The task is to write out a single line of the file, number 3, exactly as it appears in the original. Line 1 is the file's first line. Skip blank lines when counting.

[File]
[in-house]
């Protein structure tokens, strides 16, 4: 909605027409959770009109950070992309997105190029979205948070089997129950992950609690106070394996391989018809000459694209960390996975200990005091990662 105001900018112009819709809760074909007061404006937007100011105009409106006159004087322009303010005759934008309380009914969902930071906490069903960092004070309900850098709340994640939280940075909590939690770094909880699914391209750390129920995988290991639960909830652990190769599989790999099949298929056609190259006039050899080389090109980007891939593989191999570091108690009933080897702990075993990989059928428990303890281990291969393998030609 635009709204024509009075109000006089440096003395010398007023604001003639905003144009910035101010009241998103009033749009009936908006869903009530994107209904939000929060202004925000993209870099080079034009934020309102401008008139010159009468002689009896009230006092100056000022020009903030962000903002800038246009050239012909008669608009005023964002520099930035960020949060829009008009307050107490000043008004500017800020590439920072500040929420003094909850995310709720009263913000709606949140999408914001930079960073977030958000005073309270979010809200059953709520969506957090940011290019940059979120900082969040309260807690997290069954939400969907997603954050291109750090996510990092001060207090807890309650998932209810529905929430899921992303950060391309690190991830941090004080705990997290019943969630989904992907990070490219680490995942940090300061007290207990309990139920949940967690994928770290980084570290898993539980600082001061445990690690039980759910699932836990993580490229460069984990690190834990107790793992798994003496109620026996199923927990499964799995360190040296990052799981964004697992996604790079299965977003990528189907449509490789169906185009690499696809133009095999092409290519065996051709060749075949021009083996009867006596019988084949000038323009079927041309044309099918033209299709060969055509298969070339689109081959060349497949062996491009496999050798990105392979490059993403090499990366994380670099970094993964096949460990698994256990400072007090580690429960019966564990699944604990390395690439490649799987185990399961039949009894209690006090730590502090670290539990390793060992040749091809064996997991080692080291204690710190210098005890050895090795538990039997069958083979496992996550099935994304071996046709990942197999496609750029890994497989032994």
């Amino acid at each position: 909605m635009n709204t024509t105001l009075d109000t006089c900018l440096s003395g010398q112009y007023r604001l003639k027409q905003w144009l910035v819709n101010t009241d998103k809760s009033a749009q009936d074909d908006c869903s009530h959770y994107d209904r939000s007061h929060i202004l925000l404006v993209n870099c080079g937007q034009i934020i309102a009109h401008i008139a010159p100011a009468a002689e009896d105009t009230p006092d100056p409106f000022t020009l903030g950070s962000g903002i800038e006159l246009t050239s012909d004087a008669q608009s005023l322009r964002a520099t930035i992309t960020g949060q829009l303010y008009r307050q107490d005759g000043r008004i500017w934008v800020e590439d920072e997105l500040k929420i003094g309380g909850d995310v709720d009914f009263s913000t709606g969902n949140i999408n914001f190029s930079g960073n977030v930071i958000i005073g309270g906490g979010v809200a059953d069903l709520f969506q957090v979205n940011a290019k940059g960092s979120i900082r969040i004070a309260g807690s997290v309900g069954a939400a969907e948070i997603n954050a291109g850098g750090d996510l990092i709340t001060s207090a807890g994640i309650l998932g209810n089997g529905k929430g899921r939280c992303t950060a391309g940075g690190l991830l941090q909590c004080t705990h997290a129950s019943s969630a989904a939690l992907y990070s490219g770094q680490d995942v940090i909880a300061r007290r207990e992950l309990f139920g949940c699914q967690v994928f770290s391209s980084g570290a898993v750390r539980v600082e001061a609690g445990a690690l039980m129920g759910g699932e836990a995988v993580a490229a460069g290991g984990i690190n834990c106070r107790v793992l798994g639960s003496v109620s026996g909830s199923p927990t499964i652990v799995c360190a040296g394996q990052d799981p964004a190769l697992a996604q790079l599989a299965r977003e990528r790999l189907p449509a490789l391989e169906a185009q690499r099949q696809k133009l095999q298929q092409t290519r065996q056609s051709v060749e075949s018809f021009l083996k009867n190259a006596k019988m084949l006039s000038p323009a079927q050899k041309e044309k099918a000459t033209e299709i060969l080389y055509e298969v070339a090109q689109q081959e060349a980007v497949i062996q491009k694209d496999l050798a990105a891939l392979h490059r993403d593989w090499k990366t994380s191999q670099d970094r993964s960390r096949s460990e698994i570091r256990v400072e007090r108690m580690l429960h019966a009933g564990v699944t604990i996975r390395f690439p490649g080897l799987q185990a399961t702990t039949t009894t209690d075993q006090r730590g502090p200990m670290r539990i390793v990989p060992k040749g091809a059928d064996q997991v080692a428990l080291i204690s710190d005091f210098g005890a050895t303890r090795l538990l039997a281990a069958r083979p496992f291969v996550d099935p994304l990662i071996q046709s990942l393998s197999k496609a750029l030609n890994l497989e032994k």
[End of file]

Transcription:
């Amino acid at each position: 909605m635009n709204t024509t105001l009075d109000t006089c900018l440096s003395g010398q112009y007023r604001l003639k027409q905003w144009l910035v819709n101010t009241d998103k809760s009033a749009q009936d074909d908006c869903s009530h959770y994107d209904r939000s007061h929060i202004l925000l404006v993209n870099c080079g937007q034009i934020i309102a009109h401008i008139a010159p100011a009468a002689e009896d105009t009230p006092d100056p409106f000022t020009l903030g950070s962000g903002i800038e006159l246009t050239s012909d004087a008669q608009s005023l322009r964002a520099t930035i992309t960020g949060q829009l303010y008009r307050q107490d005759g000043r008004i500017w934008v800020e590439d920072e997105l500040k929420i003094g309380g909850d995310v709720d009914f009263s913000t709606g969902n949140i999408n914001f190029s930079g960073n977030v930071i958000i005073g309270g906490g979010v809200a059953d069903l709520f969506q957090v979205n940011a290019k940059g960092s979120i900082r969040i004070a309260g807690s997290v309900g069954a939400a969907e948070i997603n954050a291109g850098g750090d996510l990092i709340t001060s207090a807890g994640i309650l998932g209810n089997g529905k929430g899921r939280c992303t950060a391309g940075g690190l991830l941090q909590c004080t705990h997290a129950s019943s969630a989904a939690l992907y990070s490219g770094q680490d995942v940090i909880a300061r007290r207990e992950l309990f139920g949940c699914q967690v994928f770290s391209s980084g570290a898993v750390r539980v600082e001061a609690g445990a690690l039980m129920g759910g699932e836990a995988v993580a490229a460069g290991g984990i690190n834990c106070r107790v793992l798994g639960s003496v109620s026996g909830s199923p927990t499964i652990v799995c360190a040296g394996q990052d799981p964004a190769l697992a996604q790079l599989a299965r977003e990528r790999l189907p449509a490789l391989e169906a185009q690499r099949q696809k133009l095999q298929q092409t290519r065996q056609s051709v060749e075949s018809f021009l083996k009867n190259a006596k019988m084949l006039s000038p323009a079927q050899k041309e044309k099918a000459t033209e299709i060969l080389y055509e298969v070339a090109q689109q081959e060349a980007v497949i062996q491009k694209d496999l050798a990105a891939l392979h490059r993403d593989w090499k990366t994380s191999q670099d970094r993964s960390r096949s460990e698994i570091r256990v400072e007090r108690m580690l429960h019966a009933g564990v699944t604990i996975r390395f690439p490649g080897l799987q185990a399961t702990t039949t009894t209690d075993q006090r730590g502090p200990m670290r539990i390793v990989p060992k040749g091809a059928d064996q997991v080692a428990l080291i204690s710190d005091f210098g005890a050895t303890r090795l538990l039997a281990a069958r083979p496992f291969v996550d099935p994304l990662i071996q046709s990942l393998s197999k496609a750029l030609n890994l497989e032994k």